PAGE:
The assange adventures
Sep 26 2013
The Fifth Estate aims to explore the complexities of transparency in the information age
Co-produced by DreamWorks and Participant Media, The Fifth Estate stars Benedict Cumberbatch, best known for his portrayal of Sherlock Holmes on TV, as Julian Assange and Daniel Brühl as former Wikileaks spokesperson Daniel Domscheit-Berg. The screenplay, by Josh Singer, is based on Domscheit-Berg’s book, Inside WikiLeaks: My Time with Julian Assange and the World's Most Dangerous Website and WikiLeaks: Inside Julian Assange’s War on Secrecy by David Leigh and Luke Harding.
Though unconfirmed by the studio, the title refers to the “alternative media” that has blossomed around the world in recent times — online bloggers and citizen journalists who believe they’re an alternative to the mainstream press.
Director Condon has a varied past—he shot into the limelight with biopics like Gods and Monsters and Kinsey, tread the Broadway path with Dreamgirls and finally explored the young-adult universe with the last two Twilight films. The Fifth Estate aims to “explore the complexities and challenges of transparency in the information age …and enliven and enrich the conversations WikiLeaks has already provoked”.
The Fifth Estate dips into Assange’s past — he was a hacker as a teenager, and became a computer programmer before founding WikiLeaks in 2006. In 2007, he meets fellow hacker-activist Domscheit-Berg (Brühl) in Berlin, and they become “an army of two”. However, as in The Social Network where fame ate away at the relationship between Facebook founder Mark Zuckerberg and colleague Eduardo Saverin, the admiration soon turns to disillusionment. Despite that, Assange and WikiLeaks continue to notch up success after success, culminating in their biggest disclosure in 2010 of American intelligence: war logs from the Iraq and Afghanistan wars and thousands of diplomatic cables. Assange’s pursuit of transparency at all costs (courage is contagious, he famously says), ends up alienating some of his most loyal supporters, including Bruhl.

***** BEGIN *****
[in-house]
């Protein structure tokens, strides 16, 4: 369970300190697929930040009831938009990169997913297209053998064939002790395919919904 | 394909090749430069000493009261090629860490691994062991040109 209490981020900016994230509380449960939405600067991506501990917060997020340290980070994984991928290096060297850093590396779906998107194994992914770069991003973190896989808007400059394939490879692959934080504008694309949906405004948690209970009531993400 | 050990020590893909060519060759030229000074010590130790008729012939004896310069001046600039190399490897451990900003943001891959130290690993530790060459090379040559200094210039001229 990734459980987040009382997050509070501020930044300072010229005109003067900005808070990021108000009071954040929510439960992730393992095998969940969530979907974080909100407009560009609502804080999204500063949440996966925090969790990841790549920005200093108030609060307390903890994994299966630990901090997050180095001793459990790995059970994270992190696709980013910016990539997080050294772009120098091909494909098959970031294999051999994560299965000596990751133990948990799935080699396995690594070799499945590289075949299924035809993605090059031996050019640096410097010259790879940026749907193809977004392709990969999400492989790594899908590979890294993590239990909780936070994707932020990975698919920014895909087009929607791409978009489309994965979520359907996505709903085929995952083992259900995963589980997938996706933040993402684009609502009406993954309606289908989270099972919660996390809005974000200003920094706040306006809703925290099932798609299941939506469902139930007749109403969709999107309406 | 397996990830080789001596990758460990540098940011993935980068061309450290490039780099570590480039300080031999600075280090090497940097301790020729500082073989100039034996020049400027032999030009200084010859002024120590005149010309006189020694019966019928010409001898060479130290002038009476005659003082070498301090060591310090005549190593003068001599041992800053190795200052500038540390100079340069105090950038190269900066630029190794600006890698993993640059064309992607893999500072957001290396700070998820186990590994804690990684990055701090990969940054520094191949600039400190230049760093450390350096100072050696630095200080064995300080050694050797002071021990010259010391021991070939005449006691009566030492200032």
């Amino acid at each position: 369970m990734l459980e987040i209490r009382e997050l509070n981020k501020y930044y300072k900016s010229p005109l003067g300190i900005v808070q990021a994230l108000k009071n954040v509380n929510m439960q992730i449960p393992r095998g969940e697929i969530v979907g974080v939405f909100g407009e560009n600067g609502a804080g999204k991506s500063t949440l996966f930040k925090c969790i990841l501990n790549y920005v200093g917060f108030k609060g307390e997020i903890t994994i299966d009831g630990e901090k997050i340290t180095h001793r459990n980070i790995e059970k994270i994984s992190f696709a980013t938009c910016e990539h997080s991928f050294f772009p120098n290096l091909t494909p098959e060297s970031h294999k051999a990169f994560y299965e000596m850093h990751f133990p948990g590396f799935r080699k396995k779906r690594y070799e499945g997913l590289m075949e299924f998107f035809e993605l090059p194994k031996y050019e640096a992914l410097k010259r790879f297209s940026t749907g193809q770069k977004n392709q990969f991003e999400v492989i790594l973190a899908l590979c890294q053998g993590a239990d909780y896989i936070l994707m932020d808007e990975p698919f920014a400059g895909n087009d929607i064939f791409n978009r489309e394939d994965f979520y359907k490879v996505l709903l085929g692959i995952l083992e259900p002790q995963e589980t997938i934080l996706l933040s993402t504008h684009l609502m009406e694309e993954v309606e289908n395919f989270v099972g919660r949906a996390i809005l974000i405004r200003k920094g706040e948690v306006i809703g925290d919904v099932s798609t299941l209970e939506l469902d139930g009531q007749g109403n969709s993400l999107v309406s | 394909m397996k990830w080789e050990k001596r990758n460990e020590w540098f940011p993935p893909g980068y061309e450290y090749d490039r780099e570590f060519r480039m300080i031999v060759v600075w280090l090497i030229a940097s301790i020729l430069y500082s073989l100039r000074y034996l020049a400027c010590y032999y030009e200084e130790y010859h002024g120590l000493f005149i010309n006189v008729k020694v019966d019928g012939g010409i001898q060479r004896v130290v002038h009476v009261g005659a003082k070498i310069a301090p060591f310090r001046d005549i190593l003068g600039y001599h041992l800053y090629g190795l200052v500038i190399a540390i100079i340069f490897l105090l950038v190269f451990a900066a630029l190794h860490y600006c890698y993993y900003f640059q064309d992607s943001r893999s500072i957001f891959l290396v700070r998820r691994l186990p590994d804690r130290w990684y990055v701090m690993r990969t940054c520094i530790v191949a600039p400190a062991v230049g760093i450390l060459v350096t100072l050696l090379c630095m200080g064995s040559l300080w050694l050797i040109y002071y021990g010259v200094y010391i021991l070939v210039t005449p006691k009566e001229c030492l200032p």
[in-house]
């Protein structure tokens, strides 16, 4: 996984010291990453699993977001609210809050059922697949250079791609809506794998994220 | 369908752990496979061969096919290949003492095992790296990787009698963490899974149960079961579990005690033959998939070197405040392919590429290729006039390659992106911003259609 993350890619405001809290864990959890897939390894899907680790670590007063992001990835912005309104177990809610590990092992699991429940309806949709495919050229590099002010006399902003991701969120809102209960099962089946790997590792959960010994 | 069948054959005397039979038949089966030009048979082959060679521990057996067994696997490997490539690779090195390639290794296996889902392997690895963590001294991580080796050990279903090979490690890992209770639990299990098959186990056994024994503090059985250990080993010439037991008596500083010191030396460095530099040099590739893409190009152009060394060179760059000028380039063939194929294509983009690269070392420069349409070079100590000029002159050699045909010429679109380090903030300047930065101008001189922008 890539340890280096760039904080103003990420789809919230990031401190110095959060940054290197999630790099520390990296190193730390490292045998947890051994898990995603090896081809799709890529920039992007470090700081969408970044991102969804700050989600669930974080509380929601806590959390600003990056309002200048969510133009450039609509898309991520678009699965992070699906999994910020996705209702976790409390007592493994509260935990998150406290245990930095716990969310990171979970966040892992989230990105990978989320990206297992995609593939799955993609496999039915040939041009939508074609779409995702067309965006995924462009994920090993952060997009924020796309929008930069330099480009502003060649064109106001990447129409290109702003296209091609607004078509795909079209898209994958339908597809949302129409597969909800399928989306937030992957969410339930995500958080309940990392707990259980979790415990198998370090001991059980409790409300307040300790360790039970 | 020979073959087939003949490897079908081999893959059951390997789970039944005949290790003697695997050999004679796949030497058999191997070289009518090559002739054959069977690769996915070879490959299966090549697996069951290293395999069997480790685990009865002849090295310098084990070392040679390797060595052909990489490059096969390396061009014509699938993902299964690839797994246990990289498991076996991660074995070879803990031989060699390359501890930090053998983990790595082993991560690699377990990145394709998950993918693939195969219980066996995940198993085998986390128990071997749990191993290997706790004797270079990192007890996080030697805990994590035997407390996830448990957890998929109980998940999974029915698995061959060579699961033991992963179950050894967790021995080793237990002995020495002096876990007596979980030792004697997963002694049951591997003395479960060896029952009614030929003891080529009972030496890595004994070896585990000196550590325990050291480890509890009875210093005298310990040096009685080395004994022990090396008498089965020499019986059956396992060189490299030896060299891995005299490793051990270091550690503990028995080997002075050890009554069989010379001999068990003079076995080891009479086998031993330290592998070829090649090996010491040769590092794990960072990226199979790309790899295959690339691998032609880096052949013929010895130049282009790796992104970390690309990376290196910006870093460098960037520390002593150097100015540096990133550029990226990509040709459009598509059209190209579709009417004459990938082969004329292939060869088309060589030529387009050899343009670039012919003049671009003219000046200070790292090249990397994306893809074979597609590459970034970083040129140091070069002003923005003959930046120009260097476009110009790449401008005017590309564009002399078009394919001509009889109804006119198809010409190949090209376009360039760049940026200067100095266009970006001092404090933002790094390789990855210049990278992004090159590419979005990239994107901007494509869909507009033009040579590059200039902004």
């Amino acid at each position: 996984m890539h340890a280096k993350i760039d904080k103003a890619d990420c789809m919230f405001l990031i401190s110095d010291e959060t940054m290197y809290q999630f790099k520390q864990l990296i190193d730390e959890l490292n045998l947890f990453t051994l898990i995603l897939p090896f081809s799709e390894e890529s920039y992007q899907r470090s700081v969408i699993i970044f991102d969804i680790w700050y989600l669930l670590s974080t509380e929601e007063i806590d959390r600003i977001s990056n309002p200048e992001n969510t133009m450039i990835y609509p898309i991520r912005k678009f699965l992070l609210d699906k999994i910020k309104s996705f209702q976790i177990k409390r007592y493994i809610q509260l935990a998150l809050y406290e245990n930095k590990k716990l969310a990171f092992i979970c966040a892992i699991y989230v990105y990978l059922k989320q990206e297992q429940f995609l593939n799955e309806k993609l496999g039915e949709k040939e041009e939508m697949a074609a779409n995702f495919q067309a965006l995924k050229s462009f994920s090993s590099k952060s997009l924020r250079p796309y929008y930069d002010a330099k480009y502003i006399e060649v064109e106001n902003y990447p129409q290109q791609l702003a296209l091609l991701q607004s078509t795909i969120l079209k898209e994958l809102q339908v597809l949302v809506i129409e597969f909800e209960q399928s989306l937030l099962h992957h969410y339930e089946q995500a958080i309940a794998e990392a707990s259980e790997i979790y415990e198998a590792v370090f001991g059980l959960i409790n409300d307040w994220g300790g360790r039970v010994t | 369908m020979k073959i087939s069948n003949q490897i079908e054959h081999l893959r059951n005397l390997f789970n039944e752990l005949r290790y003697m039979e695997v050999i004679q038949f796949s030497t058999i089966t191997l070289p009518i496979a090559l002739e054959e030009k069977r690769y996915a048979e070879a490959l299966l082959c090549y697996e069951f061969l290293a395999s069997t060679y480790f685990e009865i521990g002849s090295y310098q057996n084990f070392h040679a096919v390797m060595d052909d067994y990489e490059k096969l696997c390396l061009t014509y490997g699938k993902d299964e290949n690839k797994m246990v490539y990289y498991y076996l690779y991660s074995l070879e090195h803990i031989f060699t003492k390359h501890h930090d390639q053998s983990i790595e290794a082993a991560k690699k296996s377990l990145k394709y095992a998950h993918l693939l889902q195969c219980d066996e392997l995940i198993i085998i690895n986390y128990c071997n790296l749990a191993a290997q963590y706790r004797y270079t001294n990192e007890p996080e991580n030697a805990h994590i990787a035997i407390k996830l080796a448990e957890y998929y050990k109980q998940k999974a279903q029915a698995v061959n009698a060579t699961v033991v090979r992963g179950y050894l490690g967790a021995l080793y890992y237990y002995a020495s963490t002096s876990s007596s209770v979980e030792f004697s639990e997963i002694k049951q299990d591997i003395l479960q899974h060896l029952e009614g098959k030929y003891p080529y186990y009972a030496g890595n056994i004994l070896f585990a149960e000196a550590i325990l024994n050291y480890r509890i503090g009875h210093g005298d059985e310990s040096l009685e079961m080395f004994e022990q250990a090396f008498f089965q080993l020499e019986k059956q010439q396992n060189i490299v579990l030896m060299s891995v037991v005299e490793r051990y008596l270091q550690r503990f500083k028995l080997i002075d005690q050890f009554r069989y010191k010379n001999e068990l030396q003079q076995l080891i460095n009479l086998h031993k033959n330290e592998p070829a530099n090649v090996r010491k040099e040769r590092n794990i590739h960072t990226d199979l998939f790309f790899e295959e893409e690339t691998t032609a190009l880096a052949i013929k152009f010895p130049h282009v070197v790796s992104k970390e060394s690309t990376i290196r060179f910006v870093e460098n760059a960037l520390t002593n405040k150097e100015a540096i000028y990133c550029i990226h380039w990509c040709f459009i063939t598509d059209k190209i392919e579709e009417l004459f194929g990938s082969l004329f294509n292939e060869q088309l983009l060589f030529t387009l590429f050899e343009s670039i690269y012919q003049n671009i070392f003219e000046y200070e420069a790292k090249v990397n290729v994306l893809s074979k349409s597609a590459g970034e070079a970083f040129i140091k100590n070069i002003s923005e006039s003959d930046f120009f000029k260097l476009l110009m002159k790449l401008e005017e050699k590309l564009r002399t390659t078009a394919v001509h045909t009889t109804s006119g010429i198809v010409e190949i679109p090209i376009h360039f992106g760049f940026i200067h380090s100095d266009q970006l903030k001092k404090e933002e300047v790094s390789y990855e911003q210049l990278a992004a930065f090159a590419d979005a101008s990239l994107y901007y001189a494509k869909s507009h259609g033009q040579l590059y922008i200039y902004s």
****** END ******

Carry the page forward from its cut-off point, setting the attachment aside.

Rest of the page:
Cumberbatch’s TV alter-ego is nowhere to be seen as he plays Assange – he has the long platinum blonde locks and Australian accent down pat, and tackles his mannerisms and quirks in a skilled manner.
Assange has described the screenplay as “serious propaganda attack on WikiLeaks and the integrity of its staff, as a ‘lie built upon a lie’”and as “fanning the flames for war on Iran”. Naturally, WikiLeaks does not stand by the film.
Incidentally, The Fifth Estate is one of three upcoming films based on Assange. If this one isn’t your cup of tea, wait for Alex Gibney’s documentary We Steal Secrets. Or else, an Assange-authorised documentary by Laura Poitras.